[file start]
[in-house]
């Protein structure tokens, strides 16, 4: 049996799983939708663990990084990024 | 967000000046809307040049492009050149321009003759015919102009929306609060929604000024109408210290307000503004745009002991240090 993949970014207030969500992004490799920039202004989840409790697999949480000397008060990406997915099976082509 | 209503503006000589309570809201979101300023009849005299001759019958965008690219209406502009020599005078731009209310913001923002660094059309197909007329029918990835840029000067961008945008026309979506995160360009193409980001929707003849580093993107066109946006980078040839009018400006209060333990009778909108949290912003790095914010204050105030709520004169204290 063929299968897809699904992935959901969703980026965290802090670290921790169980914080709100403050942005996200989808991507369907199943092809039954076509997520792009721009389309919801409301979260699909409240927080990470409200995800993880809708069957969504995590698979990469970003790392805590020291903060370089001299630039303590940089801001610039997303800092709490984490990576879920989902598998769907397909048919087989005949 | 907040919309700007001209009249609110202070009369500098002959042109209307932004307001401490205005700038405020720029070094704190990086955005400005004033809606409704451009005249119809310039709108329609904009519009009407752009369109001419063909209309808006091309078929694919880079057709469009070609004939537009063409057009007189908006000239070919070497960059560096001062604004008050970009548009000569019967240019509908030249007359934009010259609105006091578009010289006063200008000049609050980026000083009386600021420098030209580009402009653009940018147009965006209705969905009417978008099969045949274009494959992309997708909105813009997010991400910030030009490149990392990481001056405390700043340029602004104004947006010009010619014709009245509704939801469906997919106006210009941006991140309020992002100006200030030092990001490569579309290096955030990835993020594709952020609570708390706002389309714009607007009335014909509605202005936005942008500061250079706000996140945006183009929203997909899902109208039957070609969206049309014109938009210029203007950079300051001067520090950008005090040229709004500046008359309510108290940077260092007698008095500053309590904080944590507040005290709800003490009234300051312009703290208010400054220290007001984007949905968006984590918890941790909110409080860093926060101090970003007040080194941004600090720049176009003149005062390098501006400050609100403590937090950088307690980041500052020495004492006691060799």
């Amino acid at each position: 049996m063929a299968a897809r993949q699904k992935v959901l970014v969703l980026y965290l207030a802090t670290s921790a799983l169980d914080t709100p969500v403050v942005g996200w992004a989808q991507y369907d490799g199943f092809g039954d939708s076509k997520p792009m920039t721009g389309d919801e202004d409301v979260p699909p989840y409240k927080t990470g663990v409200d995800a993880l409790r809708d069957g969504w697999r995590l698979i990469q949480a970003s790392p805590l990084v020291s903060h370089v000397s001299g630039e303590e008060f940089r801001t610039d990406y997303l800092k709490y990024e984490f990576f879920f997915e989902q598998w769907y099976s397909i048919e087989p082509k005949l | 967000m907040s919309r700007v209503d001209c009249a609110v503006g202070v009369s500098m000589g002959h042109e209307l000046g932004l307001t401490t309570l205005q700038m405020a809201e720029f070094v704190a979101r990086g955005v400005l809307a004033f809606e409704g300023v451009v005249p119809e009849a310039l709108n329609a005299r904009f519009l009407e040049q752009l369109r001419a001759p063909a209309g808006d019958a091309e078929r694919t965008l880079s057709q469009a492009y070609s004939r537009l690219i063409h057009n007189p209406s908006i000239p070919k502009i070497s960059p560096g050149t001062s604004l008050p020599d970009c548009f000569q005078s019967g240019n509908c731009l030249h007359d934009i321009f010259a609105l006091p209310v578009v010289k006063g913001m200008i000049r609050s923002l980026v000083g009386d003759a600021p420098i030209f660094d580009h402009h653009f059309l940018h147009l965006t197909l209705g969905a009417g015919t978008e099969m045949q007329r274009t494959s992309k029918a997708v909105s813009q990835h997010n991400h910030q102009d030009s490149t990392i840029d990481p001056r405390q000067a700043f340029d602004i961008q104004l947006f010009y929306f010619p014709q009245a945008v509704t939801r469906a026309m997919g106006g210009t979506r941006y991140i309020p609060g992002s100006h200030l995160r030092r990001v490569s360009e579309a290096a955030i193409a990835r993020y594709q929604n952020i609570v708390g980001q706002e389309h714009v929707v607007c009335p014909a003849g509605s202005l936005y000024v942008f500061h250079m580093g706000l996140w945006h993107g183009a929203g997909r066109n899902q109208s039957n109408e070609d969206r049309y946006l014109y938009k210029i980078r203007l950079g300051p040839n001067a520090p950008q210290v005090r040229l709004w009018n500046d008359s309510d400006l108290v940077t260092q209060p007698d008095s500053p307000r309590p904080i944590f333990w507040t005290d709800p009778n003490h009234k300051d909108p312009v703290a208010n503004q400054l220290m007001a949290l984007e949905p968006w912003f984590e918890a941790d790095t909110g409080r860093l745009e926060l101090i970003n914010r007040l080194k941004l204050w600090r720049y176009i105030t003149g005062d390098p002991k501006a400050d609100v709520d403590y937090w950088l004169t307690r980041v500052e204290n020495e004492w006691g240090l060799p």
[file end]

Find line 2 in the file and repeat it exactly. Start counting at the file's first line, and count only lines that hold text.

């Protein structure tokens, strides 16, 4: 049996799983939708663990990084990024 | 967000000046809307040049492009050149321009003759015919102009929306609060929604000024109408210290307000503004745009002991240090 993949970014207030969500992004490799920039202004989840409790697999949480000397008060990406997915099976082509 | 209503503006000589309570809201979101300023009849005299001759019958965008690219209406502009020599005078731009209310913001923002660094059309197909007329029918990835840029000067961008945008026309979506995160360009193409980001929707003849580093993107066109946006980078040839009018400006209060333990009778909108949290912003790095914010204050105030709520004169204290 063929299968897809699904992935959901969703980026965290802090670290921790169980914080709100403050942005996200989808991507369907199943092809039954076509997520792009721009389309919801409301979260699909409240927080990470409200995800993880809708069957969504995590698979990469970003790392805590020291903060370089001299630039303590940089801001610039997303800092709490984490990576879920989902598998769907397909048919087989005949 | 907040919309700007001209009249609110202070009369500098002959042109209307932004307001401490205005700038405020720029070094704190990086955005400005004033809606409704451009005249119809310039709108329609904009519009009407752009369109001419063909209309808006091309078929694919880079057709469009070609004939537009063409057009007189908006000239070919070497960059560096001062604004008050970009548009000569019967240019509908030249007359934009010259609105006091578009010289006063200008000049609050980026000083009386600021420098030209580009402009653009940018147009965006209705969905009417978008099969045949274009494959992309997708909105813009997010991400910030030009490149990392990481001056405390700043340029602004104004947006010009010619014709009245509704939801469906997919106006210009941006991140309020992002100006200030030092990001490569579309290096955030990835993020594709952020609570708390706002389309714009607007009335014909509605202005936005942008500061250079706000996140945006183009929203997909899902109208039957070609969206049309014109938009210029203007950079300051001067520090950008005090040229709004500046008359309510108290940077260092007698008095500053309590904080944590507040005290709800003490009234300051312009703290208010400054220290007001984007949905968006984590918890941790909110409080860093926060101090970003007040080194941004600090720049176009003149005062390098501006400050609100403590937090950088307690980041500052020495004492006691060799």